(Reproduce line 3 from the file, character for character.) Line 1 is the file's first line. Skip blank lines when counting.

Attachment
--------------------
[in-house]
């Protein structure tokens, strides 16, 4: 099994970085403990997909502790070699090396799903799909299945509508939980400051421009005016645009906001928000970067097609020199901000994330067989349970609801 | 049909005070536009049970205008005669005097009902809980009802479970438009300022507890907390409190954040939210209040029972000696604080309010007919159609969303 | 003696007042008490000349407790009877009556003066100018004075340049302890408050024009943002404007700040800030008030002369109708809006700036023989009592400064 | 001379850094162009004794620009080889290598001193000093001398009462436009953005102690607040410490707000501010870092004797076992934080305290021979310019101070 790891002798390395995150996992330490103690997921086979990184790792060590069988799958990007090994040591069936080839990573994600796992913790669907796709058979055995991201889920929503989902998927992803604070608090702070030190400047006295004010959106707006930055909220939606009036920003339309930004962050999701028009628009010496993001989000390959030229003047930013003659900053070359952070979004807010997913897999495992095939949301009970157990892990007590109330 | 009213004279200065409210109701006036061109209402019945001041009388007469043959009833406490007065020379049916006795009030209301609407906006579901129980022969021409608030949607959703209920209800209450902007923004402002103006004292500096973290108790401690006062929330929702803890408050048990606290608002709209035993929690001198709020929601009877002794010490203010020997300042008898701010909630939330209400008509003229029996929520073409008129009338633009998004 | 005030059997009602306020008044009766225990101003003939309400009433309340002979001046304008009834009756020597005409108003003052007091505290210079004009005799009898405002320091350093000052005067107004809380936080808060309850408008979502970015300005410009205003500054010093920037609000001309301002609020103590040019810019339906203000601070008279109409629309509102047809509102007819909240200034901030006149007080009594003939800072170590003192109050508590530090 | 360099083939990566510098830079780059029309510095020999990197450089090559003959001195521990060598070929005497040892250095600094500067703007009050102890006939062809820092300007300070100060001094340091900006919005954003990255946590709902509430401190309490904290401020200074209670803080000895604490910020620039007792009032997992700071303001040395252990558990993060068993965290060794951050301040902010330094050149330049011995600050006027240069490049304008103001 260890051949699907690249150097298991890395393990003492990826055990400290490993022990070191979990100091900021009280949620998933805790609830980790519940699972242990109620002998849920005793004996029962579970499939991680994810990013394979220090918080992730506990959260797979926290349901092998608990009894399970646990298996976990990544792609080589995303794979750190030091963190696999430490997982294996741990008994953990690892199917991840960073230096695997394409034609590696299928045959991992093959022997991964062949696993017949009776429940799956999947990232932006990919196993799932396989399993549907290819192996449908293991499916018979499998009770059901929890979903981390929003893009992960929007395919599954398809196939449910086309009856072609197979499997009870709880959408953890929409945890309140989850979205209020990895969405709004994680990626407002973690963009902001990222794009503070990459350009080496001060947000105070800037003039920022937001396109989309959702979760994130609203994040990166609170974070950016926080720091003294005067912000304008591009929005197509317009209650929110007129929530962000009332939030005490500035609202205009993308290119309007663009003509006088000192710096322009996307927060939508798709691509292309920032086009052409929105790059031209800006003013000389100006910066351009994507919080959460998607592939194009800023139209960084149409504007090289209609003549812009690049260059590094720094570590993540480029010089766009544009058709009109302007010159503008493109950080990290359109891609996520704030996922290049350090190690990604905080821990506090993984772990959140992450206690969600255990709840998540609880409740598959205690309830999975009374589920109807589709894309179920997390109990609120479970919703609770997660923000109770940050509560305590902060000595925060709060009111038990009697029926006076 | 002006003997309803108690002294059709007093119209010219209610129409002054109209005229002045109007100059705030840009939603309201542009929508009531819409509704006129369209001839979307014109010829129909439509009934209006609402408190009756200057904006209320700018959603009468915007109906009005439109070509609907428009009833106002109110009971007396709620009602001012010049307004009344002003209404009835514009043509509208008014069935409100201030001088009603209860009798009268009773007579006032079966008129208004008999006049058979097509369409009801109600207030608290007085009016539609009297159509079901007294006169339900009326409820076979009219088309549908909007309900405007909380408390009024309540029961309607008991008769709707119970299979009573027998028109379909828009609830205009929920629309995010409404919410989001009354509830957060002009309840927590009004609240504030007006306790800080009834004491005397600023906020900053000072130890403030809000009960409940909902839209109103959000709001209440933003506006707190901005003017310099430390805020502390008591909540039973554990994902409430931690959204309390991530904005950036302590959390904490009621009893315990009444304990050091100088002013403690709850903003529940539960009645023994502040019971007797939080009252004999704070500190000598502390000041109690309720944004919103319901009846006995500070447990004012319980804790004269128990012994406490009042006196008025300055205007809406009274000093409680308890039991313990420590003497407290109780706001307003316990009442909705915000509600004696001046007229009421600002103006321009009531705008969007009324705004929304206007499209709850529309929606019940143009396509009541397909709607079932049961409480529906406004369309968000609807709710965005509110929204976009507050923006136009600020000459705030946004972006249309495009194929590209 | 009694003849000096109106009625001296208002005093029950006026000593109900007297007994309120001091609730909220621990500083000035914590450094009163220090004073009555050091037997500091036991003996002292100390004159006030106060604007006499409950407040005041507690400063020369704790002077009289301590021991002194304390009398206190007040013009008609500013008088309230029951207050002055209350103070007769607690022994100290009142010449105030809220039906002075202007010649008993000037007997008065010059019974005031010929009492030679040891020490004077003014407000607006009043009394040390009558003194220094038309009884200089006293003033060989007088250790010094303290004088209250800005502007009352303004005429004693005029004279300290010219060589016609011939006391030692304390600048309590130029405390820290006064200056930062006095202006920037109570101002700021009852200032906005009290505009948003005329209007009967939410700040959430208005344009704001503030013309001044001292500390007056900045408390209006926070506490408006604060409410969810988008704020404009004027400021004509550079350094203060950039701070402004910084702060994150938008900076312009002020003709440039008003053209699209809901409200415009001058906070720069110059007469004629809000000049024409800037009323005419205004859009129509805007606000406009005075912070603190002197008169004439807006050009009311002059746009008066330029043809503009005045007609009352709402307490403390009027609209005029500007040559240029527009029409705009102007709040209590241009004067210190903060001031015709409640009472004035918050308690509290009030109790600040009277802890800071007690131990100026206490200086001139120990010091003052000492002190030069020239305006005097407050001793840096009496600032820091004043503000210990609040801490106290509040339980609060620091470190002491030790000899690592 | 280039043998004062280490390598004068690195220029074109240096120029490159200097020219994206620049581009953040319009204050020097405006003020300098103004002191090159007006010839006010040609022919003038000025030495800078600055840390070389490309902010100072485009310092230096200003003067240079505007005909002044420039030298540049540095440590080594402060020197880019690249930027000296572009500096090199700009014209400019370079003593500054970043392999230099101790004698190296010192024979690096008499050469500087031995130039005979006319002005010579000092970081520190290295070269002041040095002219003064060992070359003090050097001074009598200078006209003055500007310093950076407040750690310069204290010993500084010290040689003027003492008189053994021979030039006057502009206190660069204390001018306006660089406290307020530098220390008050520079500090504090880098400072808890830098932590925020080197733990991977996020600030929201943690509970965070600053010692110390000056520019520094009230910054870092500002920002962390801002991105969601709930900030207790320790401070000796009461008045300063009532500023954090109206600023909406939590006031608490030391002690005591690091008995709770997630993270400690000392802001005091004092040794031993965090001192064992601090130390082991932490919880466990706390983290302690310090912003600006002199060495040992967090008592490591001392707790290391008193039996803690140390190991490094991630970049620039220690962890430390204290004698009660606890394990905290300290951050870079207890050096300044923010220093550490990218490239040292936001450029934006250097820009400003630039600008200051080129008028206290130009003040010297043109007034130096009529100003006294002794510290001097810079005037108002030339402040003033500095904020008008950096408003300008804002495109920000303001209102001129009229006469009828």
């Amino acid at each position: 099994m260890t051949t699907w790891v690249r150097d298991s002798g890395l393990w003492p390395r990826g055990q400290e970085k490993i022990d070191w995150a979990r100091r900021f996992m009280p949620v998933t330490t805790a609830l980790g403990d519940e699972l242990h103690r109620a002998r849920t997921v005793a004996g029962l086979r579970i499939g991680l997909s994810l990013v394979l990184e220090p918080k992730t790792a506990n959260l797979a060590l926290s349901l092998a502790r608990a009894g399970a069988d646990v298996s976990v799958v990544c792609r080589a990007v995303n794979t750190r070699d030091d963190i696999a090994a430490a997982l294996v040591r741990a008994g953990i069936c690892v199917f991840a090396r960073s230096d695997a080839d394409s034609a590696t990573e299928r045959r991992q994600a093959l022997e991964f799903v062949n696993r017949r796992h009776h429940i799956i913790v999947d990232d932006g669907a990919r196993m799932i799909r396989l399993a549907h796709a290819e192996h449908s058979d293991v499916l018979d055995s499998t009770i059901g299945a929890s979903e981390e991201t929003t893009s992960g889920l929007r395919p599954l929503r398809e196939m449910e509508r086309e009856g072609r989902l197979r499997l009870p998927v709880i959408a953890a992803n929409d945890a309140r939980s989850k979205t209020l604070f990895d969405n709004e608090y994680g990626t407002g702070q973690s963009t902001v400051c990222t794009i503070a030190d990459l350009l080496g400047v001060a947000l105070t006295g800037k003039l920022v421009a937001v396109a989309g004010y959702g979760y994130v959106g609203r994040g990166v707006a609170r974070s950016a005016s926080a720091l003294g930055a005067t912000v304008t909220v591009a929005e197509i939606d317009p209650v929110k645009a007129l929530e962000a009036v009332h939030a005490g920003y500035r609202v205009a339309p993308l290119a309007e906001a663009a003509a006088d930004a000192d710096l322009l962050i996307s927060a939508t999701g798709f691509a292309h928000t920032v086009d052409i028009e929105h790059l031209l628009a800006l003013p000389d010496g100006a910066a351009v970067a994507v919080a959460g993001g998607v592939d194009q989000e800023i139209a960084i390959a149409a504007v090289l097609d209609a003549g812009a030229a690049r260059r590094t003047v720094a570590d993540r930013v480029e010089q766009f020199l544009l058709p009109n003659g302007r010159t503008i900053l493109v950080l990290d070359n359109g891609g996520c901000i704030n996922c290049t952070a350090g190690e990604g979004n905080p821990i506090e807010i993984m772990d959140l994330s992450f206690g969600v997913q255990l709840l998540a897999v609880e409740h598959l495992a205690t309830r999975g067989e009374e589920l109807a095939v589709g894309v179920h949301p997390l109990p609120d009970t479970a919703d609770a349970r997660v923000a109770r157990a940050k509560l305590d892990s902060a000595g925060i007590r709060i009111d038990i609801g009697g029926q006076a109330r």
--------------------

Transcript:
């Amino acid at each position: 099994m260890t051949t699907w790891v690249r150097d298991s002798g890395l393990w003492p390395r990826g055990q400290e970085k490993i022990d070191w995150a979990r100091r900021f996992m009280p949620v998933t330490t805790a609830l980790g403990d519940e699972l242990h103690r109620a002998r849920t997921v005793a004996g029962l086979r579970i499939g991680l997909s994810l990013v394979l990184e220090p918080k992730t790792a506990n959260l797979a060590l926290s349901l092998a502790r608990a009894g399970a069988d646990v298996s976990v799958v990544c792609r080589a990007v995303n794979t750190r070699d030091d963190i696999a090994a430490a997982l294996v040591r741990a008994g953990i069936c690892v199917f991840a090396r960073s230096d695997a080839d394409s034609a590696t990573e299928r045959r991992q994600a093959l022997e991964f799903v062949n696993r017949r796992h009776h429940i799956i913790v999947d990232d932006g669907a990919r196993m799932i799909r396989l399993a549907h796709a290819e192996h449908s058979d293991v499916l018979d055995s499998t009770i059901g299945a929890s979903e981390e991201t929003t893009s992960g889920l929007r395919p599954l929503r398809e196939m449910e509508r086309e009856g072609r989902l197979r499997l009870p998927v709880i959408a953890a992803n929409d945890a309140r939980s989850k979205t209020l604070f990895d969405n709004e608090y994680g990626t407002g702070q973690s963009t902001v400051c990222t794009i503070a030190d990459l350009l080496g400047v001060a947000l105070t006295g800037k003039l920022v421009a937001v396109a989309g004010y959702g979760y994130v959106g609203r994040g990166v707006a609170r974070s950016a005016s926080a720091l003294g930055a005067t912000v304008t909220v591009a929005e197509i939606d317009p209650v929110k645009a007129l929530e962000a009036v009332h939030a005490g920003y500035r609202v205009a339309p993308l290119a309007e906001a663009a003509a006088d930004a000192d710096l322009l962050i996307s927060a939508t999701g798709f691509a292309h928000t920032v086009d052409i028009e929105h790059l031209l628009a800006l003013p000389d010496g100006a910066a351009v970067a994507v919080a959460g993001g998607v592939d194009q989000e800023i139209a960084i390959a149409a504007v090289l097609d209609a003549g812009a030229a690049r260059r590094t003047v720094a570590d993540r930013v480029e010089q766009f020199l544009l058709p009109n003659g302007r010159t503008i900053l493109v950080l990290d070359n359109g891609g996520c901000i704030n996922c290049t952070a350090g190690e990604g979004n905080p821990i506090e807010i993984m772990d959140l994330s992450f206690g969600v997913q255990l709840l998540a897999v609880e409740h598959l495992a205690t309830r999975g067989e009374e589920l109807a095939v589709g894309v179920h949301p997390l109990p609120d009970t479970a919703d609770a349970r997660v923000a109770r157990a940050k509560l305590d892990s902060a000595g925060i007590r709060i009111d038990i609801g009697g029926q006076a109330r």